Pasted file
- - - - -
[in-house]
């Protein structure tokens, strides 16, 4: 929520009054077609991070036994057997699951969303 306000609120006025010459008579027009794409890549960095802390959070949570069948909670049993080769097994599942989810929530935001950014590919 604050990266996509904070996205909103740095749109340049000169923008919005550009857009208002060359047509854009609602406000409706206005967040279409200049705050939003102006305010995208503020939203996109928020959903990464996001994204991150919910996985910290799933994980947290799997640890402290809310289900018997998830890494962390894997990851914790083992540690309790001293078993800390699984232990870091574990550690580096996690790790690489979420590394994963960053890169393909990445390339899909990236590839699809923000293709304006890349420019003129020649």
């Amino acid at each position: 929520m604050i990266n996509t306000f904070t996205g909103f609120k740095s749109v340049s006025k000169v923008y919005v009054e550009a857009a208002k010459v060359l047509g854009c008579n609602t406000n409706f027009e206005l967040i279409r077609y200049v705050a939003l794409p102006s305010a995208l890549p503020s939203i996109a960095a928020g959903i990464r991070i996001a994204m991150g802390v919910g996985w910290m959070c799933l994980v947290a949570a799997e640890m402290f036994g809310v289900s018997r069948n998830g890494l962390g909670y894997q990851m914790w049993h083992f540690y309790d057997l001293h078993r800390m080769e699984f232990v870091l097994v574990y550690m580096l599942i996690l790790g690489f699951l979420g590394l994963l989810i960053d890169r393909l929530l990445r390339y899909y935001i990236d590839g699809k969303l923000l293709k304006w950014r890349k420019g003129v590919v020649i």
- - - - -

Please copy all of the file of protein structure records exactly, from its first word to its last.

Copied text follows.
[in-house]
């Protein structure tokens, strides 16, 4: 929520009054077609991070036994057997699951969303 306000609120006025010459008579027009794409890549960095802390959070949570069948909670049993080769097994599942989810929530935001950014590919 604050990266996509904070996205909103740095749109340049000169923008919005550009857009208002060359047509854009609602406000409706206005967040279409200049705050939003102006305010995208503020939203996109928020959903990464996001994204991150919910996985910290799933994980947290799997640890402290809310289900018997998830890494962390894997990851914790083992540690309790001293078993800390699984232990870091574990550690580096996690790790690489979420590394994963960053890169393909990445390339899909990236590839699809923000293709304006890349420019003129020649």
């Amino acid at each position: 929520m604050i990266n996509t306000f904070t996205g909103f609120k740095s749109v340049s006025k000169v923008y919005v009054e550009a857009a208002k010459v060359l047509g854009c008579n609602t406000n409706f027009e206005l967040i279409r077609y200049v705050a939003l794409p102006s305010a995208l890549p503020s939203i996109a960095a928020g959903i990464r991070i996001a994204m991150g802390v919910g996985w910290m959070c799933l994980v947290a949570a799997e640890m402290f036994g809310v289900s018997r069948n998830g890494l962390g909670y894997q990851m914790w049993h083992f540690y309790d057997l001293h078993r800390m080769e699984f232990v870091l097994v574990y550690m580096l599942i996690l790790g690489f699951l979420g590394l994963l989810i960053d890169r393909l929530l990445r390339y899909y935001i990236d590839g699809k969303l923000l293709k304006w950014r890349k420019g003129v590919v020649i």